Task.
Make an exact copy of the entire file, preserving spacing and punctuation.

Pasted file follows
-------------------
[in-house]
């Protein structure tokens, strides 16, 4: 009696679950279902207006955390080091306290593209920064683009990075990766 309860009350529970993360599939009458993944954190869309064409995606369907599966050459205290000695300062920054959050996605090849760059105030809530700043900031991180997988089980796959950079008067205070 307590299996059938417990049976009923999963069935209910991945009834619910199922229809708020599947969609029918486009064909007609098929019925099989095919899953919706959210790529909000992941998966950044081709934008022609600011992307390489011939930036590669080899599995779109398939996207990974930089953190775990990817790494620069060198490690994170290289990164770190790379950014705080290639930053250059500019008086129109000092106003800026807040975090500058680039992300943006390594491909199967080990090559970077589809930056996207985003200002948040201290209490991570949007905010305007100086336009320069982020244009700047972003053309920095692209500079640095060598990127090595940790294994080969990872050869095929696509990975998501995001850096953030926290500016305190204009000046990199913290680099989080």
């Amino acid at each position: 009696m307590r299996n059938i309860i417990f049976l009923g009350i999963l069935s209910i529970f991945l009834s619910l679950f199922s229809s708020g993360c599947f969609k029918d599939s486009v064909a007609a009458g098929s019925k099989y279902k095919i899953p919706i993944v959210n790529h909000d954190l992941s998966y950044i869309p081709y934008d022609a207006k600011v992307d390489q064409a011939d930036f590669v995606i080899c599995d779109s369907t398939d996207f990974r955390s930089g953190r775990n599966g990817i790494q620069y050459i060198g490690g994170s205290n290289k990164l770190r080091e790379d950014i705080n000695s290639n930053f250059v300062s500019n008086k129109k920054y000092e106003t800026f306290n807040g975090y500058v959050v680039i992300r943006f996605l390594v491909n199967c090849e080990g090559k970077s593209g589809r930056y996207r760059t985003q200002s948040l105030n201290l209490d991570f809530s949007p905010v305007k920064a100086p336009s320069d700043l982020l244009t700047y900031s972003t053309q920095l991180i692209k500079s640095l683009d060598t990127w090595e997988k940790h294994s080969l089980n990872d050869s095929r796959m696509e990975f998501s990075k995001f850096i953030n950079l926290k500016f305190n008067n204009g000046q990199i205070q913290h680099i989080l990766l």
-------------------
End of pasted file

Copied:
[in-house]
């Protein structure tokens, strides 16, 4: 009696679950279902207006955390080091306290593209920064683009990075990766 309860009350529970993360599939009458993944954190869309064409995606369907599966050459205290000695300062920054959050996605090849760059105030809530700043900031991180997988089980796959950079008067205070 307590299996059938417990049976009923999963069935209910991945009834619910199922229809708020599947969609029918486009064909007609098929019925099989095919899953919706959210790529909000992941998966950044081709934008022609600011992307390489011939930036590669080899599995779109398939996207990974930089953190775990990817790494620069060198490690994170290289990164770190790379950014705080290639930053250059500019008086129109000092106003800026807040975090500058680039992300943006390594491909199967080990090559970077589809930056996207985003200002948040201290209490991570949007905010305007100086336009320069982020244009700047972003053309920095692209500079640095060598990127090595940790294994080969990872050869095929696509990975998501995001850096953030926290500016305190204009000046990199913290680099989080």
């Amino acid at each position: 009696m307590r299996n059938i309860i417990f049976l009923g009350i999963l069935s209910i529970f991945l009834s619910l679950f199922s229809s708020g993360c599947f969609k029918d599939s486009v064909a007609a009458g098929s019925k099989y279902k095919i899953p919706i993944v959210n790529h909000d954190l992941s998966y950044i869309p081709y934008d022609a207006k600011v992307d390489q064409a011939d930036f590669v995606i080899c599995d779109s369907t398939d996207f990974r955390s930089g953190r775990n599966g990817i790494q620069y050459i060198g490690g994170s205290n290289k990164l770190r080091e790379d950014i705080n000695s290639n930053f250059v300062s500019n008086k129109k920054y000092e106003t800026f306290n807040g975090y500058v959050v680039i992300r943006f996605l390594v491909n199967c090849e080990g090559k970077s593209g589809r930056y996207r760059t985003q200002s948040l105030n201290l209490d991570f809530s949007p905010v305007k920064a100086p336009s320069d700043l982020l244009t700047y900031s972003t053309q920095l991180i692209k500079s640095l683009d060598t990127w090595e997988k940790h294994s080969l089980n990872d050869s095929r796959m696509e990975f998501s990075k995001f850096i953030n950079l926290k500016f305190n008067n204009g000046q990199i205070q913290h680099i989080l990766l």